Fat replacers are substances used to replace the fat content in food products, to lower calorie and fat intake, or to improve the texture, stability and sensory properties of low-fat foods. Fat replacers can be classified into several types, such as hydrocolloids, protein-based, carbohydrate-based, and others. Some common examples include cellulose, starches, gums, and soy proteins. The use of fat replacers is becoming increasingly popular in the food industry to develop low-fat and healthy food options.
Modified starches are often used as fat replacers in the food industry. Modified starches, due to their ability to mimic the textural and functional properties of fat, are a popular choice for use as fat replacers. They are used in a variety of applications including dairy products, baked goods, and snacks. Modified starches can improve the texture and mouthfeel of low-fat foods while providing a similar eating experience as full-fat products. In addition, they also provide advantages such as reduced cost, improved shelf life, and improved nutritional profiles.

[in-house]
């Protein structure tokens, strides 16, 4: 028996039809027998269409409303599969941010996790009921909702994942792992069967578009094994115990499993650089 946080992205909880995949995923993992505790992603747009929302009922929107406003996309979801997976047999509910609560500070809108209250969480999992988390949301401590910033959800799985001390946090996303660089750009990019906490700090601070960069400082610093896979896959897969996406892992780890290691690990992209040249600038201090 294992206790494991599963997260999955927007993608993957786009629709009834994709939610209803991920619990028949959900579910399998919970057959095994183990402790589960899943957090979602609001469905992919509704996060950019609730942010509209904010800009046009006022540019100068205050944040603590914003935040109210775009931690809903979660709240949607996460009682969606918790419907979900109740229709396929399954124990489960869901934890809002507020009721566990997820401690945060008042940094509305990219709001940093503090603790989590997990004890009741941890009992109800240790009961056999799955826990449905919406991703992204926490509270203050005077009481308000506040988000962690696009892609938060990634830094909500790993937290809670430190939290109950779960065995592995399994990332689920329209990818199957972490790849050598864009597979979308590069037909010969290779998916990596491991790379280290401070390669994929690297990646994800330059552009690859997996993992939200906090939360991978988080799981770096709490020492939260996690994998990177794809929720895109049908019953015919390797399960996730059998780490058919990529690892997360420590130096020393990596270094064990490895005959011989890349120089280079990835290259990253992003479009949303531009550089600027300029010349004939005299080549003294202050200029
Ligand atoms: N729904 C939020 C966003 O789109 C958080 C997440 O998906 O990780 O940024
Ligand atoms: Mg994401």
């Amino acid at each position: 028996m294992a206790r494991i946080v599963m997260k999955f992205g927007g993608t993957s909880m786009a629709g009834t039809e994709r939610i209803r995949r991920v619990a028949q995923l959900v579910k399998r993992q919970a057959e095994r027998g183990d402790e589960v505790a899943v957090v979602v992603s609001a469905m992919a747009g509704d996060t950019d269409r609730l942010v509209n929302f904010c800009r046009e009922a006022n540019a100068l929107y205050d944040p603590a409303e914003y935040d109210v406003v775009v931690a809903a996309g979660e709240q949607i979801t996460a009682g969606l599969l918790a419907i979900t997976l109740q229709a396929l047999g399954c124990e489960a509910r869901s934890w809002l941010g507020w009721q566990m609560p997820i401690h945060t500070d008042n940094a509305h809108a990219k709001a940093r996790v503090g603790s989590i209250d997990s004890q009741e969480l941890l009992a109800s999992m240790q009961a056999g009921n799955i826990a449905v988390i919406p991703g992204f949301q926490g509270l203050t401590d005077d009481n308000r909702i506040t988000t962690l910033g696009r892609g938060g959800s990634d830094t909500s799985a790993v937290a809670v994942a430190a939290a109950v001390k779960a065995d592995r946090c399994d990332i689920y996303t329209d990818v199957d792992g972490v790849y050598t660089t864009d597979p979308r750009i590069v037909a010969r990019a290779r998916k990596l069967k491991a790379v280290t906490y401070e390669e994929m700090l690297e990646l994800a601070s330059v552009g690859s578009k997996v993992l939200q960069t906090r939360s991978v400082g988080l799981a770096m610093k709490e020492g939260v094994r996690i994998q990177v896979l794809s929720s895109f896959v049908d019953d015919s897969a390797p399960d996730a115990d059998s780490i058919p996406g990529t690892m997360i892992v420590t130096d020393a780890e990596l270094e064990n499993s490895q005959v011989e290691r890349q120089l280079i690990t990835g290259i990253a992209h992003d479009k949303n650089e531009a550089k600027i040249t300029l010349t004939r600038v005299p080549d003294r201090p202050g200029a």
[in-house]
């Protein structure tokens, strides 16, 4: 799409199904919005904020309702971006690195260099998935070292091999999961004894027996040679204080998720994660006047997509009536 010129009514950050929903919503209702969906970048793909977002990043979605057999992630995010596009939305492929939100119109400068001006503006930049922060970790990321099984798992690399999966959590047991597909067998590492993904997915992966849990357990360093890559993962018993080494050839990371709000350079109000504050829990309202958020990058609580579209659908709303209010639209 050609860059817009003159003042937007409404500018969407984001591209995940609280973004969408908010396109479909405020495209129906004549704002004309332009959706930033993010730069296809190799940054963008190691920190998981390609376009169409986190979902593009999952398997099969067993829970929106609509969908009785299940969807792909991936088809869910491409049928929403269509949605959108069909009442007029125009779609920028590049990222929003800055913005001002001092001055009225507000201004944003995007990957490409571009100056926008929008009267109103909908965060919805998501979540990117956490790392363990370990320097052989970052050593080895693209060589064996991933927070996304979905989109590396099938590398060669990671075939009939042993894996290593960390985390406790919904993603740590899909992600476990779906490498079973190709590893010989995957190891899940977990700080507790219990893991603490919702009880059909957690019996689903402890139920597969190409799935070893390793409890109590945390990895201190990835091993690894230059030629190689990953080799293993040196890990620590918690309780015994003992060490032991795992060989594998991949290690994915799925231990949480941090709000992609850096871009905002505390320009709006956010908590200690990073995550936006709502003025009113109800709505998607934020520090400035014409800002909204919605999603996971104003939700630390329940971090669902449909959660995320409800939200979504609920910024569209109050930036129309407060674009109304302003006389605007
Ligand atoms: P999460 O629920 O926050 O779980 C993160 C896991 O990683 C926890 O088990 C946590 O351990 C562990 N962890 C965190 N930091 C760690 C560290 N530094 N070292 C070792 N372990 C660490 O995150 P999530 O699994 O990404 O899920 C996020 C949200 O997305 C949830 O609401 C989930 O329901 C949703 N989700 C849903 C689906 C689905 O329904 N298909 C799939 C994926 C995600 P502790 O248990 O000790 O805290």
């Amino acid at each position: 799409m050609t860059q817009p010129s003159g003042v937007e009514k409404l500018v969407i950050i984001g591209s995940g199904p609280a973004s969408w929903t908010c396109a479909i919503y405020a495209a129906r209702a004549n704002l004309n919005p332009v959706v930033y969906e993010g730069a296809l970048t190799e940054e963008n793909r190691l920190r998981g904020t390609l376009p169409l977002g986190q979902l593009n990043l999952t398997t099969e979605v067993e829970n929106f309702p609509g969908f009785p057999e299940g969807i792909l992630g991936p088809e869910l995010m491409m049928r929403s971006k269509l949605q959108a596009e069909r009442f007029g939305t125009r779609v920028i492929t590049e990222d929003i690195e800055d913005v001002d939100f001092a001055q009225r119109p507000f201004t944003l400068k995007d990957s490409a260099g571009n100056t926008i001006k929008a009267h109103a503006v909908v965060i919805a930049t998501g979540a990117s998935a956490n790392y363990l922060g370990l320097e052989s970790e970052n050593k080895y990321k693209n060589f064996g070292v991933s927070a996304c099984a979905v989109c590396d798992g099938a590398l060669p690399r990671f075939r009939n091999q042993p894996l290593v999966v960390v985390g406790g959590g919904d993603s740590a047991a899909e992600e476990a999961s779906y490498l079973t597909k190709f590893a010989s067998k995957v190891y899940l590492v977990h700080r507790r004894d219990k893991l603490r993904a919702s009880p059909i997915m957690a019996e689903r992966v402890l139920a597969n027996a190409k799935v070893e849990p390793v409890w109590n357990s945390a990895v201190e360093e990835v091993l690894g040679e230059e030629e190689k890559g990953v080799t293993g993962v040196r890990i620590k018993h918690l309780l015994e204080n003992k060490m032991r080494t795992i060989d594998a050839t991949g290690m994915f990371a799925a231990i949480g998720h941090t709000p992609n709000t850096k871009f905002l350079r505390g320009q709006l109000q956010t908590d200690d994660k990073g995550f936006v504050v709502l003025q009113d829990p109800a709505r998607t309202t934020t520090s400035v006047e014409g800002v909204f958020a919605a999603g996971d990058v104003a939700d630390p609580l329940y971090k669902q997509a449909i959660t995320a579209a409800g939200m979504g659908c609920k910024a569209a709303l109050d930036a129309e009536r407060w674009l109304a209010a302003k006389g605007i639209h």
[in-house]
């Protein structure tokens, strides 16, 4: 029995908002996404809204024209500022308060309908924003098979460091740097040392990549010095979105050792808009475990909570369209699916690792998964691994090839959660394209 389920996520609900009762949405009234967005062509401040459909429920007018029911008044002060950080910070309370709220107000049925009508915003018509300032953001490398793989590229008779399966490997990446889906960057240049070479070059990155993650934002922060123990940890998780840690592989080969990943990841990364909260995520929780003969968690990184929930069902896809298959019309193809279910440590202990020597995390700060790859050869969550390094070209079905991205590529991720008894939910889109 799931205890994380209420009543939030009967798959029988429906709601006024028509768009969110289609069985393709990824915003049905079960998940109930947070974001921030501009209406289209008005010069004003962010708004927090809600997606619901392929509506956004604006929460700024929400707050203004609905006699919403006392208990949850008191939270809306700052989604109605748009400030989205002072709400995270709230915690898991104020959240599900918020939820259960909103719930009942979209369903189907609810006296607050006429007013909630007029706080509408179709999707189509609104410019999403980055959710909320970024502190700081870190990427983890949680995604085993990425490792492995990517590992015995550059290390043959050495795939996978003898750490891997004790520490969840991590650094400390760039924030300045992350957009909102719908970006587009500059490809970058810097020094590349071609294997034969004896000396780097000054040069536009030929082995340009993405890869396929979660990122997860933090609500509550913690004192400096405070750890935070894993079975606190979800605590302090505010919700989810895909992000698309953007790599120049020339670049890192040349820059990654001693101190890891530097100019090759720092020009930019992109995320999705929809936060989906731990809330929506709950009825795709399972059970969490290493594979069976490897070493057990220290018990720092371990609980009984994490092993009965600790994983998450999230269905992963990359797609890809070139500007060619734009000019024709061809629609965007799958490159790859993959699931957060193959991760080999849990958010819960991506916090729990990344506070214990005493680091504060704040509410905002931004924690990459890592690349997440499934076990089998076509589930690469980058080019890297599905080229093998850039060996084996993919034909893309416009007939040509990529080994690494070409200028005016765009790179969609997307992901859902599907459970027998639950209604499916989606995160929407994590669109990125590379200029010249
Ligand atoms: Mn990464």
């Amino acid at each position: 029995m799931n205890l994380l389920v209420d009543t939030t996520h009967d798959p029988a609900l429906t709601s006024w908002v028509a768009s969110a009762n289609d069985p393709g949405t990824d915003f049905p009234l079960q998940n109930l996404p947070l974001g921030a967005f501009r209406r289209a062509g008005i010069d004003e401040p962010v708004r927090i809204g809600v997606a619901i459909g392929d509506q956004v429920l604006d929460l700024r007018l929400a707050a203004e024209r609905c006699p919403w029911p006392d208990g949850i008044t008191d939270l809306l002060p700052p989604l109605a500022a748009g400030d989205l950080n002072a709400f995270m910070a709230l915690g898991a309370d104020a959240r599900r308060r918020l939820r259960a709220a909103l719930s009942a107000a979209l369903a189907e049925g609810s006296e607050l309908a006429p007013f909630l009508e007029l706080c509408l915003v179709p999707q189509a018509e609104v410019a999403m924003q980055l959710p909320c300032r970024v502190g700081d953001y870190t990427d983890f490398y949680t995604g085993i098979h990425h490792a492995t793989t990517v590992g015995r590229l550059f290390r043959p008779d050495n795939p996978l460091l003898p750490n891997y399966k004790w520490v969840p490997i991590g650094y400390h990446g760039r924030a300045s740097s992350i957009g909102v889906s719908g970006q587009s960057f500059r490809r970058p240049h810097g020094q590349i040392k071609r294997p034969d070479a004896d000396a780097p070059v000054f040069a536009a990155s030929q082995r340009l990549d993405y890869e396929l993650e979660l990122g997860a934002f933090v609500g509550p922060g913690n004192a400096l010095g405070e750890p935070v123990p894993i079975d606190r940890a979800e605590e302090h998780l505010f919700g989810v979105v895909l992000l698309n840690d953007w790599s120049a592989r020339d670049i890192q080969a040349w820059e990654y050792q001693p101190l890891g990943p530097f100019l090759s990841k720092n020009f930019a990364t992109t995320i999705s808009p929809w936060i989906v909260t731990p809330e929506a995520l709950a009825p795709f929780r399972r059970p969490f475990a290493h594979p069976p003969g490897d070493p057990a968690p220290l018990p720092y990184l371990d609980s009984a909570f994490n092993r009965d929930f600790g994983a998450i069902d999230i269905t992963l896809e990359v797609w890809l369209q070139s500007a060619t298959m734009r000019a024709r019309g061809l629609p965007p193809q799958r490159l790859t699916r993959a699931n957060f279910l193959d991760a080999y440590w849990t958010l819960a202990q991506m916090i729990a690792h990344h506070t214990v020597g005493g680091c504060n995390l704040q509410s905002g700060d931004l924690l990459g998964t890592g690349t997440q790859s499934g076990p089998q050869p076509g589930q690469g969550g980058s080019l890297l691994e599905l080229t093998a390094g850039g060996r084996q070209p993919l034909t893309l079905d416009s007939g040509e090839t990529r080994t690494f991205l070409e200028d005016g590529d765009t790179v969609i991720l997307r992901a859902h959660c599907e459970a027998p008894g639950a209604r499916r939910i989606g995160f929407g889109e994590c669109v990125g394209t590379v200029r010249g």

Modified starches that are commonly used as fat replacers include:
- Hydrocolloids, such as xanthan gum and carrageenan, which have gelling properties and can create a similar texture to fat.
- Resistant starches, which have a high molecular weight and can form gel structures that replace the texture of fat.
- Starches modified with hydrophobic groups, which can reduce the surface energy of the starch granules and increase their fat-like properties.
- Cross-linked starches, which have increased stability and can form gels that mimic the texture of fat.
- Starch-based products, such as maltodextrin, which have a low molecular weight and can be used to thicken and stabilize low-fat products.